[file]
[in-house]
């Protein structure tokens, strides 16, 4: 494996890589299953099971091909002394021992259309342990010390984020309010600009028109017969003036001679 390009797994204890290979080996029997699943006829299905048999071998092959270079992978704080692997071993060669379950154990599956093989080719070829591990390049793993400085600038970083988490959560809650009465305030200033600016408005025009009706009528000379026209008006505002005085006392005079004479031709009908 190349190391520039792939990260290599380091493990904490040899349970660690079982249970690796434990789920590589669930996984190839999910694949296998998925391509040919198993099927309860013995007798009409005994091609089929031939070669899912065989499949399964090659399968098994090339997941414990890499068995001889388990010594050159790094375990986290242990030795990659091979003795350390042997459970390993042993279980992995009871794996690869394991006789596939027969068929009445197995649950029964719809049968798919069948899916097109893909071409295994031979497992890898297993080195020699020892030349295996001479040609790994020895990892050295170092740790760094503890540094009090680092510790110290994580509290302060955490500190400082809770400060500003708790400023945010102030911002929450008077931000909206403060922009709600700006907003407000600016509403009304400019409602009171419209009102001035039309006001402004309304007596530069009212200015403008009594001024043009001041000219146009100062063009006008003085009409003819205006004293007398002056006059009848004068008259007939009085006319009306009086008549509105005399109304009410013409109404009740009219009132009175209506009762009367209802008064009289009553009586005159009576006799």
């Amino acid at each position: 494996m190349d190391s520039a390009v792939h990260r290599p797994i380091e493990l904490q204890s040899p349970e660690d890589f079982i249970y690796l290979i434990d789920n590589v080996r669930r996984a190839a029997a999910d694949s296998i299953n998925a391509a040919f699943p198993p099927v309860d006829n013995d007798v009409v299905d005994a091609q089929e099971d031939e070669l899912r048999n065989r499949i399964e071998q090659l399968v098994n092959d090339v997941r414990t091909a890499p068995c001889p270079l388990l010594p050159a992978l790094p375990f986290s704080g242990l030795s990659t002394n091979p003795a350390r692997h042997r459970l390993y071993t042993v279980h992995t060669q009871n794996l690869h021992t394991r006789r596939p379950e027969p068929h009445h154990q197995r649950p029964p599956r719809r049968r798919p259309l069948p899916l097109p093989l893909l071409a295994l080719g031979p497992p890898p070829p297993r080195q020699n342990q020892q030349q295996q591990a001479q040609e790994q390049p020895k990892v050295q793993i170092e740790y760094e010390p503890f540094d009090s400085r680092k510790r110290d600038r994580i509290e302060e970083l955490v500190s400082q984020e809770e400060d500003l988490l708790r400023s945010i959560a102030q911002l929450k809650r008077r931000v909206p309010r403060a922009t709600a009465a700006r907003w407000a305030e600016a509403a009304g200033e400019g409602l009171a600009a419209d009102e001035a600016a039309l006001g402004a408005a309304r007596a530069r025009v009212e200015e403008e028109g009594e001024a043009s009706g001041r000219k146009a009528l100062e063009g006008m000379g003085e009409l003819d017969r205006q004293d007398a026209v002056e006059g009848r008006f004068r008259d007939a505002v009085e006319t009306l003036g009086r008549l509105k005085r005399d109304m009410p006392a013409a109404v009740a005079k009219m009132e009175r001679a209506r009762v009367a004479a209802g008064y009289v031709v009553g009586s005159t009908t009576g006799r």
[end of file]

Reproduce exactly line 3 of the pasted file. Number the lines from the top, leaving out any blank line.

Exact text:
């Amino acid at each position: 494996m190349d190391s520039a390009v792939h990260r290599p797994i380091e493990l904490q204890s040899p349970e660690d890589f079982i249970y690796l290979i434990d789920n590589v080996r669930r996984a190839a029997a999910d694949s296998i299953n998925a391509a040919f699943p198993p099927v309860d006829n013995d007798v009409v299905d005994a091609q089929e099971d031939e070669l899912r048999n065989r499949i399964e071998q090659l399968v098994n092959d090339v997941r414990t091909a890499p068995c001889p270079l388990l010594p050159a992978l790094p375990f986290s704080g242990l030795s990659t002394n091979p003795a350390r692997h042997r459970l390993y071993t042993v279980h992995t060669q009871n794996l690869h021992t394991r006789r596939p379950e027969p068929h009445h154990q197995r649950p029964p599956r719809r049968r798919p259309l069948p899916l097109p093989l893909l071409a295994l080719g031979p497992p890898p070829p297993r080195q020699n342990q020892q030349q295996q591990a001479q040609e790994q390049p020895k990892v050295q793993i170092e740790y760094e010390p503890f540094d009090s400085r680092k510790r110290d600038r994580i509290e302060e970083l955490v500190s400082q984020e809770e400060d500003l988490l708790r400023s945010i959560a102030q911002l929450k809650r008077r931000v909206p309010r403060a922009t709600a009465a700006r907003w407000a305030e600016a509403a009304g200033e400019g409602l009171a600009a419209d009102e001035a600016a039309l006001g402004a408005a309304r007596a530069r025009v009212e200015e403008e028109g009594e001024a043009s009706g001041r000219k146009a009528l100062e063009g006008m000379g003085e009409l003819d017969r205006q004293d007398a026209v002056e006059g009848r008006f004068r008259d007939a505002v009085e006319t009306l003036g009086r008549l509105k005085r005399d109304m009410p006392a013409a109404v009740a005079k009219m009132e009175r001679a209506r009762v009367a004479a209802g008064y009289v031709v009553g009586s005159t009908t009576g006799r």